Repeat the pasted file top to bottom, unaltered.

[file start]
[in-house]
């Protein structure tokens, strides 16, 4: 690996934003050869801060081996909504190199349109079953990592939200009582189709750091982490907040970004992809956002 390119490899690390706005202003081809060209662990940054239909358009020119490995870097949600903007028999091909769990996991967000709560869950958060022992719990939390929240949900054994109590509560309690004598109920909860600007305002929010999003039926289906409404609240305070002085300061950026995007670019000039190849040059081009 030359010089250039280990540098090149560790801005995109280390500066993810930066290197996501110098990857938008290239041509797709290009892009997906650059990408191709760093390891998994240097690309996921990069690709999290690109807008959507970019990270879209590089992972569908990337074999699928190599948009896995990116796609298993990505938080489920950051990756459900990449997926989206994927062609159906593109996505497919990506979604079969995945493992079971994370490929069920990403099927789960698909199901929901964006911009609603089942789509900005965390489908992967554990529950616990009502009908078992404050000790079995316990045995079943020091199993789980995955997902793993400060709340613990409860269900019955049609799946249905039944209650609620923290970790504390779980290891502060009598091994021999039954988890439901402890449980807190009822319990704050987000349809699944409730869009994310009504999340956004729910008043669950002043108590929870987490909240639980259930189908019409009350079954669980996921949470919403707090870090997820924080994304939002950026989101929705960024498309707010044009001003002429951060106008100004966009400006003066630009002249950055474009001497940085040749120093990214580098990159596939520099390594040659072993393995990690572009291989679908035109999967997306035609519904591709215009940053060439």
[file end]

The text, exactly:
[in-house]
């Protein structure tokens, strides 16, 4: 690996934003050869801060081996909504190199349109079953990592939200009582189709750091982490907040970004992809956002 390119490899690390706005202003081809060209662990940054239909358009020119490995870097949600903007028999091909769990996991967000709560869950958060022992719990939390929240949900054994109590509560309690004598109920909860600007305002929010999003039926289906409404609240305070002085300061950026995007670019000039190849040059081009 030359010089250039280990540098090149560790801005995109280390500066993810930066290197996501110098990857938008290239041509797709290009892009997906650059990408191709760093390891998994240097690309996921990069690709999290690109807008959507970019990270879209590089992972569908990337074999699928190599948009896995990116796609298993990505938080489920950051990756459900990449997926989206994927062609159906593109996505497919990506979604079969995945493992079971994370490929069920990403099927789960698909199901929901964006911009609603089942789509900005965390489908992967554990529950616990009502009908078992404050000790079995316990045995079943020091199993789980995955997902793993400060709340613990409860269900019955049609799946249905039944209650609620923290970790504390779980290891502060009598091994021999039954988890439901402890449980807190009822319990704050987000349809699944409730869009994310009504999340956004729910008043669950002043108590929870987490909240639980259930189908019409009350079954669980996921949470919403707090870090997820924080994304939002950026989101929705960024498309707010044009001003002429951060106008100004966009400006003066630009002249950055474009001497940085040749120093990214580098990159596939520099390594040659072993393995990690572009291989679908035109999967997306035609519904591709215009940053060439």